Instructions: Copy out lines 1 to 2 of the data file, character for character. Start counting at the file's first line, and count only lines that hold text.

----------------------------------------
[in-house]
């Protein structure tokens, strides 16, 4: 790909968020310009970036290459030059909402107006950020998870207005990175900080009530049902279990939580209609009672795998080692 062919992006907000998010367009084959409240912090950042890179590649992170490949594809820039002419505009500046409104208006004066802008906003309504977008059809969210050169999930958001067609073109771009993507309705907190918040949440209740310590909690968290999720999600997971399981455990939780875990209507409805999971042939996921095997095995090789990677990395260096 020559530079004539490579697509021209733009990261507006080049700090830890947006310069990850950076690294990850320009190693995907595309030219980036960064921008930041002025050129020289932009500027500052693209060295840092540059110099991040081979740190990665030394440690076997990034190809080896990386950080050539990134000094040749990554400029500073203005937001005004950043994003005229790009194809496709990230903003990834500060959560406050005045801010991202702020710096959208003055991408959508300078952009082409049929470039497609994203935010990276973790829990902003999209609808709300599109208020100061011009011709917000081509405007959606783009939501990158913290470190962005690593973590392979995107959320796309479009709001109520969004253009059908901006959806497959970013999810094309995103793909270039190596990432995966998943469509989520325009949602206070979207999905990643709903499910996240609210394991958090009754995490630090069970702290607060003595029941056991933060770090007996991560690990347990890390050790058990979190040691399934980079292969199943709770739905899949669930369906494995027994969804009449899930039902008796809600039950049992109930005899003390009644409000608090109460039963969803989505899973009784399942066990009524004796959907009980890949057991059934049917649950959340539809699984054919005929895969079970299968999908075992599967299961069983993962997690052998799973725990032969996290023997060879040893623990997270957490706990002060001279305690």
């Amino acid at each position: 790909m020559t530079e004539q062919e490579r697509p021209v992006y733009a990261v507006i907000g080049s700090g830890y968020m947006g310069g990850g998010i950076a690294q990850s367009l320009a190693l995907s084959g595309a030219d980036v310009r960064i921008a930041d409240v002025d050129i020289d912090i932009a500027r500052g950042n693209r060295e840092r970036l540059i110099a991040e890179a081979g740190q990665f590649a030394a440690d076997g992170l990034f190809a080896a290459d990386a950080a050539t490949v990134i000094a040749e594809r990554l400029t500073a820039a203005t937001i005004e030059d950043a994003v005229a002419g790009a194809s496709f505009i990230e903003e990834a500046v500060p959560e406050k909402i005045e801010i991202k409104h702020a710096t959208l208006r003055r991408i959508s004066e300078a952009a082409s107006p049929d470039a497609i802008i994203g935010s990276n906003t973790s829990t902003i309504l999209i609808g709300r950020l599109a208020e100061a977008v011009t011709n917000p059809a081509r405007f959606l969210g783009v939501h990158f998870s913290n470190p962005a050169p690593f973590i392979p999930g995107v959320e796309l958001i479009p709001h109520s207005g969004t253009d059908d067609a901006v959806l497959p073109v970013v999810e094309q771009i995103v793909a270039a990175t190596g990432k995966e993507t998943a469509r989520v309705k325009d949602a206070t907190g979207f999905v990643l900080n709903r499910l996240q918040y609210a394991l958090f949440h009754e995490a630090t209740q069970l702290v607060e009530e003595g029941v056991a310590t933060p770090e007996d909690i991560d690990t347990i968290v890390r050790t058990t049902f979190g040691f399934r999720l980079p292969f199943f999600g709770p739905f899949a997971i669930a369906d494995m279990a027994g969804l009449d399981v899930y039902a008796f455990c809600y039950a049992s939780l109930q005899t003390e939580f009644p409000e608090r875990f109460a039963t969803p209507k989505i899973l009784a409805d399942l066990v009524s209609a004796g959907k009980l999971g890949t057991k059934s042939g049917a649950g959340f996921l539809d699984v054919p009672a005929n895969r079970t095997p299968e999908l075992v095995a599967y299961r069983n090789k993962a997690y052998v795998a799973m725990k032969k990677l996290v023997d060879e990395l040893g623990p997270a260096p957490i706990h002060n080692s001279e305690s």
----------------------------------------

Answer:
[in-house]
């Protein structure tokens, strides 16, 4: 790909968020310009970036290459030059909402107006950020998870207005990175900080009530049902279990939580209609009672795998080692 062919992006907000998010367009084959409240912090950042890179590649992170490949594809820039002419505009500046409104208006004066802008906003309504977008059809969210050169999930958001067609073109771009993507309705907190918040949440209740310590909690968290999720999600997971399981455990939780875990209507409805999971042939996921095997095995090789990677990395260096 020559530079004539490579697509021209733009990261507006080049700090830890947006310069990850950076690294990850320009190693995907595309030219980036960064921008930041002025050129020289932009500027500052693209060295840092540059110099991040081979740190990665030394440690076997990034190809080896990386950080050539990134000094040749990554400029500073203005937001005004950043994003005229790009194809496709990230903003990834500060959560406050005045801010991202702020710096959208003055991408959508300078952009082409049929470039497609994203935010990276973790829990902003999209609808709300599109208020100061011009011709917000081509405007959606783009939501990158913290470190962005690593973590392979995107959320796309479009709001109520969004253009059908901006959806497959970013999810094309995103793909270039190596990432995966998943469509989520325009949602206070979207999905990643709903499910996240609210394991958090009754995490630090069970702290607060003595029941056991933060770090007996991560690990347990890390050790058990979190040691399934980079292969199943709770739905899949669930369906494995027994969804009449899930039902008796809600039950049992109930005899003390009644409000608090109460039963969803989505899973009784399942066990009524004796959907009980890949057991059934049917649950959340539809699984054919005929895969079970299968999908075992599967299961069983993962997690052998799973725990032969996290023997060879040893623990997270957490706990002060001279305690």